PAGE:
Historic Landscape Characterisation

Creuddyn and Arllechwedd – Area 3 Little Orme/Mynydd Pant/Nant y Gamar PRN 15801


SH 811815 looking south-west. Showing the nature of the limestone ridge which underlies this area, with scattered settlements and some improved fields in the lower-lying pockets.



Historical background

This area forms a limestone ridge on the north-eastern extremity of Creuddyn, extensively quarried in the nineteenth and early twentieth centuries. It rises from the low-lying lands of Creuddyn on which Penrhyn Old Hall and Gloddaeth are situated. Gloddaeth, the home of Mostyn family since the fifteenth century, now St David's College, a boarding school, is situated immediately below the break of the south-eastern-facing slope at the foot of the ridge. The dwelling Hen Dwr (‘the old tower) on the summit of Nant y Gamar was the demesne windmill, constructed between 1617 and 1642 and in operation until the 1830s. A number of the farm dwellings are believed to have come about as the result of squatter-encroachment in the late eighteenth or early nineteenth century, and their right to settlement to have been accepted by the enclosure of 1843.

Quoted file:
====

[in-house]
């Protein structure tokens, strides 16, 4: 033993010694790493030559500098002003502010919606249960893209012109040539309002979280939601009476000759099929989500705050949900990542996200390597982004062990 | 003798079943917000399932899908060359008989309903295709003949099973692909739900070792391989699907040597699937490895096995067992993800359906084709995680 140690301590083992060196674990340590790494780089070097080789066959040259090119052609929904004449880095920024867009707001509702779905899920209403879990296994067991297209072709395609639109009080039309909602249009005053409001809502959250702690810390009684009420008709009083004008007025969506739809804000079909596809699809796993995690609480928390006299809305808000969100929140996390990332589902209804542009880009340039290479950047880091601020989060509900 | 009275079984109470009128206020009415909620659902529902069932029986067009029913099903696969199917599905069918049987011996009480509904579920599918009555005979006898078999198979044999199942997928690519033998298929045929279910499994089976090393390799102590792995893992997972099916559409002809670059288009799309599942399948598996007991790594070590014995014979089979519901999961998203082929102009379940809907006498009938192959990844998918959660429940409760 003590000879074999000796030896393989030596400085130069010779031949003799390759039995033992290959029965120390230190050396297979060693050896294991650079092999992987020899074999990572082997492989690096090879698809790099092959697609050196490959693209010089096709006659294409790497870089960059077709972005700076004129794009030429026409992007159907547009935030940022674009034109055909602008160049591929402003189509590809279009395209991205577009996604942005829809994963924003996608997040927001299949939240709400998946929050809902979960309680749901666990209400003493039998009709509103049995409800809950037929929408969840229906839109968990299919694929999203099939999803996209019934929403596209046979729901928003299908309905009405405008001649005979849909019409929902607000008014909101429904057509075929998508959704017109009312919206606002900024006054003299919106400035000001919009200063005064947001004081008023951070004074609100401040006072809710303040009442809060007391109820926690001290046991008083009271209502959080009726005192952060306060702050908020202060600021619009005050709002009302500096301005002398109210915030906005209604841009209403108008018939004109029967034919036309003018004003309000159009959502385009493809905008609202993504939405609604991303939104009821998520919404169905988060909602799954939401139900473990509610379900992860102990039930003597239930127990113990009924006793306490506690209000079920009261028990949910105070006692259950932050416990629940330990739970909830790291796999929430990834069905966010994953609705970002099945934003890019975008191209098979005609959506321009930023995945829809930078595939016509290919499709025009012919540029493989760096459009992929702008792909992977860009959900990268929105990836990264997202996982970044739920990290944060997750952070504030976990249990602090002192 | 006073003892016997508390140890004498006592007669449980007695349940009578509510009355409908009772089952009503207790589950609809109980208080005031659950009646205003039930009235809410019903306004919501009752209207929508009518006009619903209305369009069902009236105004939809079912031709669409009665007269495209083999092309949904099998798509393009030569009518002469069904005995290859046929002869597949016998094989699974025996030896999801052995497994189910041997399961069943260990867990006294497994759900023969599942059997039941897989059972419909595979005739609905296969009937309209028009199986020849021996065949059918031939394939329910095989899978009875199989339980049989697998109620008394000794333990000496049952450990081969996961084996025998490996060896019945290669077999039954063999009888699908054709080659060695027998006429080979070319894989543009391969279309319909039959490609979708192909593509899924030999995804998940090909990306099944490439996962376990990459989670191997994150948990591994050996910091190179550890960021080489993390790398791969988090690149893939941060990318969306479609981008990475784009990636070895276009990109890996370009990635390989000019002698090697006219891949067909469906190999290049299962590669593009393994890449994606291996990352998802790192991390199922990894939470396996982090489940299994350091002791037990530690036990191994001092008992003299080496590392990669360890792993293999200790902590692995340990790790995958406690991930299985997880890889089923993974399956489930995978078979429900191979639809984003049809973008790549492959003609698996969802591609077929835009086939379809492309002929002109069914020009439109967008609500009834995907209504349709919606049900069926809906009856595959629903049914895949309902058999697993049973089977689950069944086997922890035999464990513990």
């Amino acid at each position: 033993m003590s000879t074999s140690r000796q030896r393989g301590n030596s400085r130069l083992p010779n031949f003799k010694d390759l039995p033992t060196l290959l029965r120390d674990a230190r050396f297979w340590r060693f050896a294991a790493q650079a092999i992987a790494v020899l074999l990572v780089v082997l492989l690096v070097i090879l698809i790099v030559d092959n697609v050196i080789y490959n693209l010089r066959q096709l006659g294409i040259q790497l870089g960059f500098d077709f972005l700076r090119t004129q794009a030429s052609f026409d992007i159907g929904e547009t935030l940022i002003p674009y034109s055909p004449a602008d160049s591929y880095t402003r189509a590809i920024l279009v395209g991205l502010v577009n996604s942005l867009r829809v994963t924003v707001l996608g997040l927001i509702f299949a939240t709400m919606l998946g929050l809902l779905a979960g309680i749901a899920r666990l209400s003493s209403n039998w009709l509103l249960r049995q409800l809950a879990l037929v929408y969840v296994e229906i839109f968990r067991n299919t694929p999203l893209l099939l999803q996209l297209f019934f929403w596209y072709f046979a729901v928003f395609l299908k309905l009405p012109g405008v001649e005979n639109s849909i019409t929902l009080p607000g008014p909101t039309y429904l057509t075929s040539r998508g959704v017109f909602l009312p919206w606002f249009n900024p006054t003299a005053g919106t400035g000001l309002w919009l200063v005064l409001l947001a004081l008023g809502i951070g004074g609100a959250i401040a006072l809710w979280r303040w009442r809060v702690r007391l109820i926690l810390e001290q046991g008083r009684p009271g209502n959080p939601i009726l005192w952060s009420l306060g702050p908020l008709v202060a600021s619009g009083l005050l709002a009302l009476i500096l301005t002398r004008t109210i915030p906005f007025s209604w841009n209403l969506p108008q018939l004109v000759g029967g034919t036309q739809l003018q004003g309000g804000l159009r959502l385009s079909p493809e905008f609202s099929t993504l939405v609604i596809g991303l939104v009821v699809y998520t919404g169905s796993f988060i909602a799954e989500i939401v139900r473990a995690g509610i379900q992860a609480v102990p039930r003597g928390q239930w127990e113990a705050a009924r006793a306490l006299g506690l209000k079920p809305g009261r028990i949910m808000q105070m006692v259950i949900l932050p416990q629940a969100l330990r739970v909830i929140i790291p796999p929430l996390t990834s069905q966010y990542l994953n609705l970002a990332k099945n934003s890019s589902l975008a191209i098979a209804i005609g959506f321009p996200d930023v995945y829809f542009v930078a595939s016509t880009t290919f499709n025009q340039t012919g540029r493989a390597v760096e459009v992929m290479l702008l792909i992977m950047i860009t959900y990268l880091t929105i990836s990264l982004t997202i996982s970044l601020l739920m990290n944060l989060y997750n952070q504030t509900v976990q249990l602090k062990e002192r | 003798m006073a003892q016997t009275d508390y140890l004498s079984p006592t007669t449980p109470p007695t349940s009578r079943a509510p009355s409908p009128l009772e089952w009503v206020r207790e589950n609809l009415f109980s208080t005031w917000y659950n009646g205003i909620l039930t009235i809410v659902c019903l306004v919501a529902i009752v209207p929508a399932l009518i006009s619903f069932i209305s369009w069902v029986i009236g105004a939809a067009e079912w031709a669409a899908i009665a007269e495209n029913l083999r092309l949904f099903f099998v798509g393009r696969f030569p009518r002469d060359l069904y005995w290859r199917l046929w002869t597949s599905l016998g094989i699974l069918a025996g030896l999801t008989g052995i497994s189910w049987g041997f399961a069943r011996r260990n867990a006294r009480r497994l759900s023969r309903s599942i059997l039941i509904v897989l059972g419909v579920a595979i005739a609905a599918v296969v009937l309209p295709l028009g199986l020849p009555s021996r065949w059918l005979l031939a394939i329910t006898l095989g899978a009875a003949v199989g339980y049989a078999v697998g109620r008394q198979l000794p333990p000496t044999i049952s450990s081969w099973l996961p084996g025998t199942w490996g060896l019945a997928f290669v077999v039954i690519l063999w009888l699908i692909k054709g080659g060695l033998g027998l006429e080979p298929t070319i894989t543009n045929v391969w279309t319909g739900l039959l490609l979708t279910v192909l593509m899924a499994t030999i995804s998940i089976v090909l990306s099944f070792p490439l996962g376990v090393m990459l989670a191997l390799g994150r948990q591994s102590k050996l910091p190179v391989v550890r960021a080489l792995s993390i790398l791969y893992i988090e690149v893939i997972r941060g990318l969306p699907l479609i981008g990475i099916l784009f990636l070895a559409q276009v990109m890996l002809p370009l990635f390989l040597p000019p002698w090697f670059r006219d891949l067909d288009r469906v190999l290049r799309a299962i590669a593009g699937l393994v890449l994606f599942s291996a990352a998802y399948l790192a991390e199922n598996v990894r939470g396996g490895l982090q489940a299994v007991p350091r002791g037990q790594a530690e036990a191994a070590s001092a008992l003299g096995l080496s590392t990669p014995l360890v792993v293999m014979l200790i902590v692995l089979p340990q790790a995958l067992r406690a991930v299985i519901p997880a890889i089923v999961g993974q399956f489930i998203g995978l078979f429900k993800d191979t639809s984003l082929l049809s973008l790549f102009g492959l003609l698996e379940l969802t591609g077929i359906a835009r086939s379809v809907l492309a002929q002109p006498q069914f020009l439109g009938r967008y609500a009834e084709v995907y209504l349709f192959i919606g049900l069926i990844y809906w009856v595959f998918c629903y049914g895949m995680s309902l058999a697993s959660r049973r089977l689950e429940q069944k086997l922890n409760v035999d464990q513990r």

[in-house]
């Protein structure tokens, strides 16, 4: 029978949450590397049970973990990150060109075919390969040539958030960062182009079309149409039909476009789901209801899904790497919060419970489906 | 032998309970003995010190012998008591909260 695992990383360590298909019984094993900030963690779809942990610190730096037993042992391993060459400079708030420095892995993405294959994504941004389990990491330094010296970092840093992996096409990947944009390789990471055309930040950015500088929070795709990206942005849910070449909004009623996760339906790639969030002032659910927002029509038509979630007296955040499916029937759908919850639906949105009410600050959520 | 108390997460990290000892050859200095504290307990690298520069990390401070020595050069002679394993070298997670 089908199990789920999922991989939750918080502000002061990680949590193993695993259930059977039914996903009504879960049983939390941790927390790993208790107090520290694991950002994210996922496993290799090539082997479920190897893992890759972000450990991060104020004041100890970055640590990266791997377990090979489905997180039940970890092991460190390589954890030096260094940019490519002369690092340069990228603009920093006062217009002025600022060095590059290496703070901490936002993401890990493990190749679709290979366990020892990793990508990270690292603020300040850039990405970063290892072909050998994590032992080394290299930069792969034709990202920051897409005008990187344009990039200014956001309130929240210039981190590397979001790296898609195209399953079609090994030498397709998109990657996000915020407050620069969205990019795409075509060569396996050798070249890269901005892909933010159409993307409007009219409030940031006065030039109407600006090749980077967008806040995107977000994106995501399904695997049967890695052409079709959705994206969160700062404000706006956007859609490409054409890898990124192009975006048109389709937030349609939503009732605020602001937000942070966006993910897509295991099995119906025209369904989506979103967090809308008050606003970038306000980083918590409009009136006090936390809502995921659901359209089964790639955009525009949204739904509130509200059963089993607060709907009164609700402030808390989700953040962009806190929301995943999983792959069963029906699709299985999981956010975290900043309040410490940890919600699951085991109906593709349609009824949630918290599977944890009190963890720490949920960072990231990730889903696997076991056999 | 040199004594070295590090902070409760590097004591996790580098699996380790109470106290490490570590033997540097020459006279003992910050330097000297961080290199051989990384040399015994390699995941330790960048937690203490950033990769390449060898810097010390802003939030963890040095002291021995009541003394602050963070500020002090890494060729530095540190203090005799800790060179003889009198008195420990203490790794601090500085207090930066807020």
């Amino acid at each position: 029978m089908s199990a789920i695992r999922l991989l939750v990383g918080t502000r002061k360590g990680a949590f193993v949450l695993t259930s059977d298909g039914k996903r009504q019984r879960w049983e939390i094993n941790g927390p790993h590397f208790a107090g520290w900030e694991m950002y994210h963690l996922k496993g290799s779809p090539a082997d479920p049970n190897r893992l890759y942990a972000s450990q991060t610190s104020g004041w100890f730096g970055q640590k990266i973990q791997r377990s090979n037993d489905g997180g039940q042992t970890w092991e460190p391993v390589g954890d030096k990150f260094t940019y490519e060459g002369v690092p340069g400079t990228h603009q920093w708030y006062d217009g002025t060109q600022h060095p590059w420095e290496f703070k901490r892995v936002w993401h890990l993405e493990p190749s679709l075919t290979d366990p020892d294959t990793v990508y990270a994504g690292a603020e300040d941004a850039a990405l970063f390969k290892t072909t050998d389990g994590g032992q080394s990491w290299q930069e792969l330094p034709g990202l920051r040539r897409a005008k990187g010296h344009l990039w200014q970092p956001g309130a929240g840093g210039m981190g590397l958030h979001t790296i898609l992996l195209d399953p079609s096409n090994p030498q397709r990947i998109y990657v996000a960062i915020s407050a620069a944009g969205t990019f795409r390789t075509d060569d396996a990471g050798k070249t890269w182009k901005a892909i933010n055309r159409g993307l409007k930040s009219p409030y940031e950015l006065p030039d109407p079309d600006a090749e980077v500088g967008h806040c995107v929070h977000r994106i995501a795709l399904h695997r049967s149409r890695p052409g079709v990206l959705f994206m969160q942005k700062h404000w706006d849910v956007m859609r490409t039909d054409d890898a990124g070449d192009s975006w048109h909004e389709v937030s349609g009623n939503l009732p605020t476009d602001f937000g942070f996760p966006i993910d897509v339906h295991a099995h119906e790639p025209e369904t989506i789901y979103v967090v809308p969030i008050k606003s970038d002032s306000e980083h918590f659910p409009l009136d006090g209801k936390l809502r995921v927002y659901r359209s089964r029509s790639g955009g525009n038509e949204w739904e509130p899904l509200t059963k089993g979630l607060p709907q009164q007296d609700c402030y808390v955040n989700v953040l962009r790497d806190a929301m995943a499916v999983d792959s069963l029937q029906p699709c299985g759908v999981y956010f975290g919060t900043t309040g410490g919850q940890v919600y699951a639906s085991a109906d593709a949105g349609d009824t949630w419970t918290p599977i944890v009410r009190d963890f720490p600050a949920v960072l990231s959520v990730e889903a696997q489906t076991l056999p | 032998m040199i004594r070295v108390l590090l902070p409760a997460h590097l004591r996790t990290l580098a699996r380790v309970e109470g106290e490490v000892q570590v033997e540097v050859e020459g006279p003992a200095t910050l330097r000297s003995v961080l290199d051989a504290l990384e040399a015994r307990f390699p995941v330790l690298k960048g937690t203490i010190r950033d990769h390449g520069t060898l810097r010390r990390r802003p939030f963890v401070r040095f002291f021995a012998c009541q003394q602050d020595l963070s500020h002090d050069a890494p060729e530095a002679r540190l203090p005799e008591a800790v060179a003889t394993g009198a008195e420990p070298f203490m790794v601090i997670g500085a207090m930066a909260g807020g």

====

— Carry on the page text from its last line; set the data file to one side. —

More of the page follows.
The area has been extensively quarried for limestone on lease from the Mostyn estate. On the Little Orme (SH 819 823), operations were under way pre-1862 and continued until 1931, shipping out directly to sea by means of a system of inclines. The mill hoppers were only demolished in 1987. The smaller quarries on Nant y Gamar were worked from perhaps the 1850s to the 1970s, and a white silicious sand was extracted from 1856 to 1887.

The Coastal Artillery School was moved to the Little Orme from Shoeburyness in September 1940, and a gun battery established.


Key historic landscape characteristics

The area is characterised by a mixture of unenclosed land and by comparatively small-scale farming units, whose houses have in many cases become second homes. These are generally substantial vernacular dwellings, though many have been significantly altered by their recent owners. The former windmill, Hen Dwr, now a dwelling, is a prominent feature. The only public road access is a winding lane up the north-western part of the ridge. Field boundaries take a number of different forms, including stone walls, hedges and earthen banks. 

Though the ridge divides two major urban conurbations, it is remarkably remote; the paths through the Little Orme limestone quarry are popular with Penrhyn Bay residents, but the higher parts of the ridge are comparatively little frequented.



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